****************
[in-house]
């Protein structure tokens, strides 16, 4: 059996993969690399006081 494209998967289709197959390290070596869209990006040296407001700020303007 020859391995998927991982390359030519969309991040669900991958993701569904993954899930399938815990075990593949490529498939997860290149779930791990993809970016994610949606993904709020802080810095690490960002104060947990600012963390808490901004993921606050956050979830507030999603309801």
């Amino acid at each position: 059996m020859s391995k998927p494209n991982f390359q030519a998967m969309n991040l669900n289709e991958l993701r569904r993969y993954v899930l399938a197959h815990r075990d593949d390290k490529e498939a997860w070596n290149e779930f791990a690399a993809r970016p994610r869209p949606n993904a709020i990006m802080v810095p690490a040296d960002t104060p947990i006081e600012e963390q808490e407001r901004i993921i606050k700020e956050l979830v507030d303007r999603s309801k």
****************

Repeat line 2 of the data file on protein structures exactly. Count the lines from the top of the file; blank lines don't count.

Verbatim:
């Protein structure tokens, strides 16, 4: 059996993969690399006081 494209998967289709197959390290070596869209990006040296407001700020303007 020859391995998927991982390359030519969309991040669900991958993701569904993954899930399938815990075990593949490529498939997860290149779930791990993809970016994610949606993904709020802080810095690490960002104060947990600012963390808490901004993921606050956050979830507030999603309801």